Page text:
Linkage to Care is a program that helps people with HIV transition from testing to medical care. The Office of HIV/AIDS has expanded the number of Linkage Coordinators across the Health Districts to improve the process. The goal is to get people into medical care within 30 days of diagnosis and keep them engaged in primary care. This program starts with diagnosis and ends with being connected to medical care.
Georgia's Test-Link-Care (TLC) Network
Georgia's Test-Link-Care Network (TLC Network) collaborates with organizations across the state to coordinate HIV testing, primary care, and supportive services. The TLC Network includes covers 18 health districts and aims to identify and link newly diagnosed or out-of-care individuals with HIV to proper care. This model has led to better coordination with various organizations involved in HIV testing and treatment, demonstrating the value of having dedicated Linkage Coordinators.
Every year, around 300 inmates who are HIV-positive are released from prison. The Department of Corrections helps them by providing pre-release case management services and collaborating with the Office of HIV to connect them with medical and care services. This collaboration is crucial for the well-being of the inmates and creates an opportunity to establish a standardized linkage to the care process within Georgia's correctional institutional settings.
Anti-Retroviral Treatment and Access to Services (ARTAS)
ARTAS is a program that helps people who have recently been diagnosed with HIV to connect with medical care. It uses a Strengths-Based Case Management model, which encourages clients to identify their personal strengths and create goals. The program views the community as a resource and sessions can take place in or outside of the office setting.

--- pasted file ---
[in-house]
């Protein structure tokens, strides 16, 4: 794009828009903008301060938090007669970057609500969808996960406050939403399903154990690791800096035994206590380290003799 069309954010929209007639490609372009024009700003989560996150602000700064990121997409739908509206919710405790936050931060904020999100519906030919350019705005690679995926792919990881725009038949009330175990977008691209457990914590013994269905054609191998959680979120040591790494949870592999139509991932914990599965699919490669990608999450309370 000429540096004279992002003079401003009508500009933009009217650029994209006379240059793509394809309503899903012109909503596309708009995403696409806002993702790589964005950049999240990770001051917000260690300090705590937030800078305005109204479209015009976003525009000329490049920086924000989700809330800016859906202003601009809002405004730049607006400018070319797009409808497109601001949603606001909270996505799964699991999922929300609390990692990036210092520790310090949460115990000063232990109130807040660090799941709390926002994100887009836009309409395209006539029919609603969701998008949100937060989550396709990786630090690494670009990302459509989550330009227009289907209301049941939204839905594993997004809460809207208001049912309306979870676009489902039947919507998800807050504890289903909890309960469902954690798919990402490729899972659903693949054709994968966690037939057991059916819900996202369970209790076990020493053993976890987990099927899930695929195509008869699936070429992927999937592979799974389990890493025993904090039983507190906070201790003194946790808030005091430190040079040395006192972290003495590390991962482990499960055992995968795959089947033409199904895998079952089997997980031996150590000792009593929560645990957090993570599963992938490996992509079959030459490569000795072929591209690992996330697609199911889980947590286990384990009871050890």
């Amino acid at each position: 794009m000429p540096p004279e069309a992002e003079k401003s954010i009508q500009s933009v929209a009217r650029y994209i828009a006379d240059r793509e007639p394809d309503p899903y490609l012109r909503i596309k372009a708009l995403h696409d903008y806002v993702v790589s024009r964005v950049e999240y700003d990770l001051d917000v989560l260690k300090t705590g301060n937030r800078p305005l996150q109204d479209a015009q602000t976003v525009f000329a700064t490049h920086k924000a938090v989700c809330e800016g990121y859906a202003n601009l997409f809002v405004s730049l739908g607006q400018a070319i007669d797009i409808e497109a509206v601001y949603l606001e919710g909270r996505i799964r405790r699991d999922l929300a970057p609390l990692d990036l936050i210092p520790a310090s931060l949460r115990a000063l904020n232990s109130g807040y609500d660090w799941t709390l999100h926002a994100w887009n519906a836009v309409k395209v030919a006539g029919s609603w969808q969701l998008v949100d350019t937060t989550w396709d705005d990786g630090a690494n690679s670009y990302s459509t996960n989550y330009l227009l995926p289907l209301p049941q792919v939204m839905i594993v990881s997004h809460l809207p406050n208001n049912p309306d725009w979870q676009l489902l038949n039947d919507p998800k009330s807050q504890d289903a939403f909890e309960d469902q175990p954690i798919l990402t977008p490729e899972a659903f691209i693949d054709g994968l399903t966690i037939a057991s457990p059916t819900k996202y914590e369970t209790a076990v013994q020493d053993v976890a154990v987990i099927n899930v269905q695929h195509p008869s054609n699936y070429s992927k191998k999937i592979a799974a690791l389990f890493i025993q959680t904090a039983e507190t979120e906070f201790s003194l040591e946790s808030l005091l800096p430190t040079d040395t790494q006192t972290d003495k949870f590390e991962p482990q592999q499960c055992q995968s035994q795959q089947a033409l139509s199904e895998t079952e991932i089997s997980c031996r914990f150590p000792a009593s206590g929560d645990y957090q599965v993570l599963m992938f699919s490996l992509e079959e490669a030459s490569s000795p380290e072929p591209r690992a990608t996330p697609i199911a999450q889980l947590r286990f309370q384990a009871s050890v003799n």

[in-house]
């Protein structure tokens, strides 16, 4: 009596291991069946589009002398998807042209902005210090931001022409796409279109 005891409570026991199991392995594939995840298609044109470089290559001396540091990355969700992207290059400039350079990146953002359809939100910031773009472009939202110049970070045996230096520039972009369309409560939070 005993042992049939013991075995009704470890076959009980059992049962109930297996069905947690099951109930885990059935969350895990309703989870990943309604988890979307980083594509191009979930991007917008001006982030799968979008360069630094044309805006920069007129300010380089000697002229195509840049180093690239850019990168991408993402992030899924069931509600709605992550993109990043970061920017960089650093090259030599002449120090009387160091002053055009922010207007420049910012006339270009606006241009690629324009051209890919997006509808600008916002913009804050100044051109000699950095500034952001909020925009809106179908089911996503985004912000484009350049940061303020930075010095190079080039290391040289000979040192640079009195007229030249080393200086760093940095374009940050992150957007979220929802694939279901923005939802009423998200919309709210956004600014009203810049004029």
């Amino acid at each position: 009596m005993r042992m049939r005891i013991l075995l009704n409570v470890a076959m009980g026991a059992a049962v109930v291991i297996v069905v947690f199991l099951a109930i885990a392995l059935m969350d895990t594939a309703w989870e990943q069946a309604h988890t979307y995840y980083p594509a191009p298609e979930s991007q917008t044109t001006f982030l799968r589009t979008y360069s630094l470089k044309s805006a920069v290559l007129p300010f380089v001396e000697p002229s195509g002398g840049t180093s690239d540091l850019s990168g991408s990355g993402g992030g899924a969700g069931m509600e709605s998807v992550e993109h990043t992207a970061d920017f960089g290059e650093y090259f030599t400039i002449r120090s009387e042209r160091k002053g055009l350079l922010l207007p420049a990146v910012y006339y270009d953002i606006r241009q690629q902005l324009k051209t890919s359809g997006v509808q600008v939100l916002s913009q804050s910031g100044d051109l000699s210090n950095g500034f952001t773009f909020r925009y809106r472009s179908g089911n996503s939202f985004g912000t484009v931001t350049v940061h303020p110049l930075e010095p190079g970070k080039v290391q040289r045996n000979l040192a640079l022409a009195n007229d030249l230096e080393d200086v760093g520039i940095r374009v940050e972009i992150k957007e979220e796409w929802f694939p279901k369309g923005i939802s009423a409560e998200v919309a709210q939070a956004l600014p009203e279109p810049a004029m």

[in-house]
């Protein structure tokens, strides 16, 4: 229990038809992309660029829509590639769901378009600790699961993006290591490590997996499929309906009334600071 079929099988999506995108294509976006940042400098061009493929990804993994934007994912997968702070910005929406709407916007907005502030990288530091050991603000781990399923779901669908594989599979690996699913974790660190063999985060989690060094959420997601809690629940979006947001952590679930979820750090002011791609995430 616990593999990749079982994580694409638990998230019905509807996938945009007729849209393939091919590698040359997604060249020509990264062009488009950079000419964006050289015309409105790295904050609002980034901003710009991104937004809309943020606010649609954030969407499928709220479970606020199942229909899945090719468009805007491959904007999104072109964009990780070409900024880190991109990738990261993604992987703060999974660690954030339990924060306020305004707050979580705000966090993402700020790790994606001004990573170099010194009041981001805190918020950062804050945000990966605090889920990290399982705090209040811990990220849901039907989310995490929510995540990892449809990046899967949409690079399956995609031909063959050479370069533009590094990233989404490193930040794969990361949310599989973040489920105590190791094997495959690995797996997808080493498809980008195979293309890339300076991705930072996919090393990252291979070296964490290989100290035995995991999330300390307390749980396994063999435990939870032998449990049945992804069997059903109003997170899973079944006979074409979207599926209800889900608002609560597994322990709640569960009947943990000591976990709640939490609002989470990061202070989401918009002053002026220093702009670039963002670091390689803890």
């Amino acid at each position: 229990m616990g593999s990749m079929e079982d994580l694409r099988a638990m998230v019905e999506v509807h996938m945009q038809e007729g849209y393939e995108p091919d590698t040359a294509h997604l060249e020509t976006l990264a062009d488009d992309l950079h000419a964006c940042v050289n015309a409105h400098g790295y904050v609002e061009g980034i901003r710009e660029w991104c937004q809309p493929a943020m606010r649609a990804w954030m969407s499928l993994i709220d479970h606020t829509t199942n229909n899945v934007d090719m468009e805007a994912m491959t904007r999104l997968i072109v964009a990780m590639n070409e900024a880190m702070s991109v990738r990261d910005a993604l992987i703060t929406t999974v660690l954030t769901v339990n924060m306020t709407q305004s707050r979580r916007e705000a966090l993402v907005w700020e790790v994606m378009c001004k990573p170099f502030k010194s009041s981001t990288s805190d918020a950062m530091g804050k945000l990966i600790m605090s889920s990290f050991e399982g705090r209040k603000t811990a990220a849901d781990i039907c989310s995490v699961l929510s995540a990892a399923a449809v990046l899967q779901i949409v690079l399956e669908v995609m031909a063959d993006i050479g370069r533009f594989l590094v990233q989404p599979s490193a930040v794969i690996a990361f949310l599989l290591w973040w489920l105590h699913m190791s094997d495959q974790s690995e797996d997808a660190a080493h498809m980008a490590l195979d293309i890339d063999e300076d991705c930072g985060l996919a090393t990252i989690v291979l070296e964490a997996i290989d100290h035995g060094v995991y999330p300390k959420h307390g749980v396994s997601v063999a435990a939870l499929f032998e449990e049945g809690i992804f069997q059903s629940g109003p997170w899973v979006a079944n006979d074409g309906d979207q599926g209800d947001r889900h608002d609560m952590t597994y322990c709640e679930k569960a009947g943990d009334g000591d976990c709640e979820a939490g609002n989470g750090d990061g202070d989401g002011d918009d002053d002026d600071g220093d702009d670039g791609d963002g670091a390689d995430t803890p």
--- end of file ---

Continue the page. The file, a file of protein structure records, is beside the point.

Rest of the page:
Knowing Your HIV Status
One out of every eight people in the United States who have HIV do not know they have it. It is important to know your HIV status so that you can take steps to keep yourself and your partner(s) healthy. The only way to know if you have HIV is to get tested. The Centers for Disease Control and Prevention (CDC) recommends that everyone between the ages of 13 and 64 get tested for HIV at least once during routine health care.
Revised Recommendations for HIV Testing of Adults, Adolescents, and Pregnant Women in Health-Care Settings
The Centers for Disease Control and Prevention report makes recommendations for human immunodeficiency virus (HIV) testing, which are intended for all health care providers in the public and private sectors, including those working in hospital emergency departments, urgent care clinics, inpatient services, substance abuse treatment clinics, public health clinics, community clinics, correctional health-care facilities, and primary care settings. The recommendations address HIV testing in health care settings only:
Resources for Linkage Case Managers
The following resources can assist linkage case managers with their respective ARTAS and general linkage efforts:
|National HIV/AIDS Strategy (2022-2025)
If you have any questions or would like to learn more about HIV Linkage to Care, please contact:
Zenora Sanders, M.Ed.
Statewide Linkage and Retention Coordinator
Courtney Eaton, MPA
Assistant Statewide Linkage Coordinator
Page Last Updated 08/30/2023